More than a third of over 40s believes their lives were better under communism, study shows

Foto: Pixabay, CC0 Public Domain

This November Czechs will be marking 30 years since the Velvet Revolution ended totalitarian rule and re-established democracy. However, according to a newly published survey, attitudes towards the change in the system vary significantly among the public, with many of the lesser educated harbouring nostalgia for the old regime.

Mikuláš Kroupa,  photo: Kateřina Ayzpurvit
It was a time of great hope and elation, when public squares across the country filled up and slogans were chanted in unison. The Velvet Revolution of 1989 brought down four decades of one-party rule and opened up the way towards freedom, democracy and a higher quality of life. Or did it?

According to a recent countrywide survey conducted by agency NMS Market Research for the history focused non-profit Post Bellum, 38 percent of over 40 year-olds believe that their lives were actually better under communism. Among those with just a basic education or apprenticeship, the number is as high as 52 percent.

Post Bellum director Mikuláš Kroupa told Czech Radio that this does not come as a big surprise to him.

“I think it serves as a warning to us, but also shows that society underwent a catharsis since 1989 during which many of our citizens lost their faith in the promises made shortly after the revolution, claims that we will soon have the same salaries as in West Germany, or an independent judiciary and media.”

Those who look back at communism with a tear in their eye often explained their opinion by referring to things such as universal availability of employment and greater social security.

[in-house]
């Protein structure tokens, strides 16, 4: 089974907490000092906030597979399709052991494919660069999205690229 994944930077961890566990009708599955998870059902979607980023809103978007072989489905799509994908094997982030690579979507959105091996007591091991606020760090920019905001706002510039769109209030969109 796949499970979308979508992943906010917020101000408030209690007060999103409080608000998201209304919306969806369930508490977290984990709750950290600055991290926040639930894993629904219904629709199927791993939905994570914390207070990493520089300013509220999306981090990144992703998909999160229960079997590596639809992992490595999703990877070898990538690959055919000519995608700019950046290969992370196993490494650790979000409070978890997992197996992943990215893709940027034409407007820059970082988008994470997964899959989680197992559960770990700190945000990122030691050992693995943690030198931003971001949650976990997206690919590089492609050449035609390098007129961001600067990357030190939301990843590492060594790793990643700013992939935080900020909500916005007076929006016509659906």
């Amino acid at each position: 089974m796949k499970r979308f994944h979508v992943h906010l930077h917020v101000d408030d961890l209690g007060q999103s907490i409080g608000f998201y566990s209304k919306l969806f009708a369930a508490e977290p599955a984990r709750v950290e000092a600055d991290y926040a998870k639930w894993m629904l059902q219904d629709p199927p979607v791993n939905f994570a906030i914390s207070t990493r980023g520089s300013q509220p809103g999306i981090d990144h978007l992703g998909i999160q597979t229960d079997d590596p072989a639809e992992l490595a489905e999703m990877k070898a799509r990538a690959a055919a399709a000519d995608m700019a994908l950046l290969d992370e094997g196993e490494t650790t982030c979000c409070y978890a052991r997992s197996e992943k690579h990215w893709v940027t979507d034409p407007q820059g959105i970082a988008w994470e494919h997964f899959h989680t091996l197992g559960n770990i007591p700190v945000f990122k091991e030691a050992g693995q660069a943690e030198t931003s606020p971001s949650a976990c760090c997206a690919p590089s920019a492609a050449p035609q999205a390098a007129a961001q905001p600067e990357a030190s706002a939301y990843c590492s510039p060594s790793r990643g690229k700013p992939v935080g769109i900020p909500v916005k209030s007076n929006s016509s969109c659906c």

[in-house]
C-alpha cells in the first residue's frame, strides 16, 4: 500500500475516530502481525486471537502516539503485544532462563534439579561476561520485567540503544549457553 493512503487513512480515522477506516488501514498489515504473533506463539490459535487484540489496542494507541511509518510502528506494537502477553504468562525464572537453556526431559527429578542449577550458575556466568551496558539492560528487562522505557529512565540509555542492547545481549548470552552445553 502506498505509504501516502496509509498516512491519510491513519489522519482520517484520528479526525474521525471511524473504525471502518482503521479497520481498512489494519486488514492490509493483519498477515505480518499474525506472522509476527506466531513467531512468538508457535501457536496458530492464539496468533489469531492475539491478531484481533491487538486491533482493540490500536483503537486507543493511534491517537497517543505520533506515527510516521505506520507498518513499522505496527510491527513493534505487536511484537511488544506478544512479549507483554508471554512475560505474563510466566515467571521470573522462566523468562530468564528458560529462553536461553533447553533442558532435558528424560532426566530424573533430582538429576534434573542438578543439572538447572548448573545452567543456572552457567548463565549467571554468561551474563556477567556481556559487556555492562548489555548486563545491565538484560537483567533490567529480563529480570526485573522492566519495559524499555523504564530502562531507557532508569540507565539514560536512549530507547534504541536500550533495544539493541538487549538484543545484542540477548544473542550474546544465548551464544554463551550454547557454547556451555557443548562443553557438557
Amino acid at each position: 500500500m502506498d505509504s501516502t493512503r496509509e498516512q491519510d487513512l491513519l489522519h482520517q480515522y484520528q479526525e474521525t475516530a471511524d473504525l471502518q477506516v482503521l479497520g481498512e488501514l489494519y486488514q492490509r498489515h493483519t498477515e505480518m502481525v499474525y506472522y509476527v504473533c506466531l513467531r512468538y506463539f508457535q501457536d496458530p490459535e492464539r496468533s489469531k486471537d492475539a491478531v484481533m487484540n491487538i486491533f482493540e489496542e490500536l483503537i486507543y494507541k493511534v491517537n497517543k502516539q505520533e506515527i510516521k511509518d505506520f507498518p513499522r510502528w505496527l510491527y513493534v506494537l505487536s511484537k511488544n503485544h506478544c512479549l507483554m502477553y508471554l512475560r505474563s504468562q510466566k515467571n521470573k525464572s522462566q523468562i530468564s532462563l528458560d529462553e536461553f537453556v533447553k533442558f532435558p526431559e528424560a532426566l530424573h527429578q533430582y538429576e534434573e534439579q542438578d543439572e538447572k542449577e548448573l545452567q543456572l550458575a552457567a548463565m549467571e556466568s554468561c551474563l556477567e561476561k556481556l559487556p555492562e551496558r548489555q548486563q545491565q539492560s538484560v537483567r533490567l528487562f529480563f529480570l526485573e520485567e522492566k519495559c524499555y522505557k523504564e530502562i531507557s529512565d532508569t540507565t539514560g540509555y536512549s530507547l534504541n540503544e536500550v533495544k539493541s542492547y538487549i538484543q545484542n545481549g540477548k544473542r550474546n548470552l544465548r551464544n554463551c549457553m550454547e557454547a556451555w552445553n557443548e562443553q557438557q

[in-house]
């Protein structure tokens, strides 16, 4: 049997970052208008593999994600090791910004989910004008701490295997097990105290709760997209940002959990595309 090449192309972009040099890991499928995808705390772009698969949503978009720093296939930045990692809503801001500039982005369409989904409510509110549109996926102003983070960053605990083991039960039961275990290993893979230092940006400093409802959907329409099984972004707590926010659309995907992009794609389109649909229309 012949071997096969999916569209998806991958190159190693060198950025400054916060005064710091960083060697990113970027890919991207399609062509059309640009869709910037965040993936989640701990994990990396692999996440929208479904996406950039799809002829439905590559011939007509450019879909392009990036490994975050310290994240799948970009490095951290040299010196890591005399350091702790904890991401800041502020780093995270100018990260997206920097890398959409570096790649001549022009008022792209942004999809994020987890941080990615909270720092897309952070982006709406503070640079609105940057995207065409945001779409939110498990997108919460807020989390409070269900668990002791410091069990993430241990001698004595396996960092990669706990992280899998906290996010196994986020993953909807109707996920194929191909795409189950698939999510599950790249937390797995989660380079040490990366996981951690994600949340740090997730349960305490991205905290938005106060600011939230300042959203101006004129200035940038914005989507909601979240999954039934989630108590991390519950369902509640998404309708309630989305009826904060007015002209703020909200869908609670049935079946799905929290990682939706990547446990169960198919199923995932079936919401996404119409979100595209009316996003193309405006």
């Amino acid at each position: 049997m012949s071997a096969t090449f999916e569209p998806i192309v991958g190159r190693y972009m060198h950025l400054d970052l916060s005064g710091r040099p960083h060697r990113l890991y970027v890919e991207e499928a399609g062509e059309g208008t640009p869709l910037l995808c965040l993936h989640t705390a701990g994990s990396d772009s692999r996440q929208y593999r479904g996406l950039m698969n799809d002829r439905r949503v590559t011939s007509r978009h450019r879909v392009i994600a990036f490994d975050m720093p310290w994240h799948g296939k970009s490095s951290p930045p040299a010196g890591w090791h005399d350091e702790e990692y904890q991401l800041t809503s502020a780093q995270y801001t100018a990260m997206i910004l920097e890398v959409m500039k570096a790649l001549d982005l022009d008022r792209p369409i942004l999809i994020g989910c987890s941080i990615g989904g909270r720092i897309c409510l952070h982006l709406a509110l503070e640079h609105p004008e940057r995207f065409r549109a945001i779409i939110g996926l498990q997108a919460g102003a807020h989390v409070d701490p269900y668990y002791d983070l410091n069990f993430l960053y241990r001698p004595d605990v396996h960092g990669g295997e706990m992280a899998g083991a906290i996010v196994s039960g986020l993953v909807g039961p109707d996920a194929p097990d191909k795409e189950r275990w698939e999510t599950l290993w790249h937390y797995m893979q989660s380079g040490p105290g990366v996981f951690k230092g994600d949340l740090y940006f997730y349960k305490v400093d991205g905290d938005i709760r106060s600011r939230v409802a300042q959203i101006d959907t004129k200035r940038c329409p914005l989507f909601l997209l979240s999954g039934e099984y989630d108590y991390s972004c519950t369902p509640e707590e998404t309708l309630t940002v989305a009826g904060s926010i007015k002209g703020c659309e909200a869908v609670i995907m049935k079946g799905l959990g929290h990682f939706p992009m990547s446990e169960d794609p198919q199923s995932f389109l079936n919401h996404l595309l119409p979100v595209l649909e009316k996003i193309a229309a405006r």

Not all the data speaks of pessimism however. For example, three out of four university graduates in the same age group say that their lives have improved since 1989.

Stanislav Radocha from NSM, the agency that carried out the survey, says that education does play a role in how the former system is viewed, in fact, more so than where one lives.

Illustrative photo: Gerd Altmann,  Pixabay,  CC0 1.0 DEED
“Generally one can say that university educated parts of the population and the young have a more optimistic attitude towards the current situation. They also see the pre-1989 period, as well as the remains of it today, more negatively.”

One interesting aspect, which perhaps speaks in favour of Mr. Kroupa’s interpretation of disillusionment, is that it was precisely members of today’s more pessimistic lower educated groups of over 40 year olds, who were more likely to answer that they used to listen to broadcasters from the West such as Radio Free Europe and Voice of America.

At the same time however, the majority of respondents over 40 believe the state is better off economically than it was before 1989 and some 53 percent say that their quality of life has improved.

More than a quarter of respondents said that they plan to celebrate this year’s anniversary of the Velvet Revolution. Freedom of speech and the right to travel abroad were identified as the most important benefits that it provided.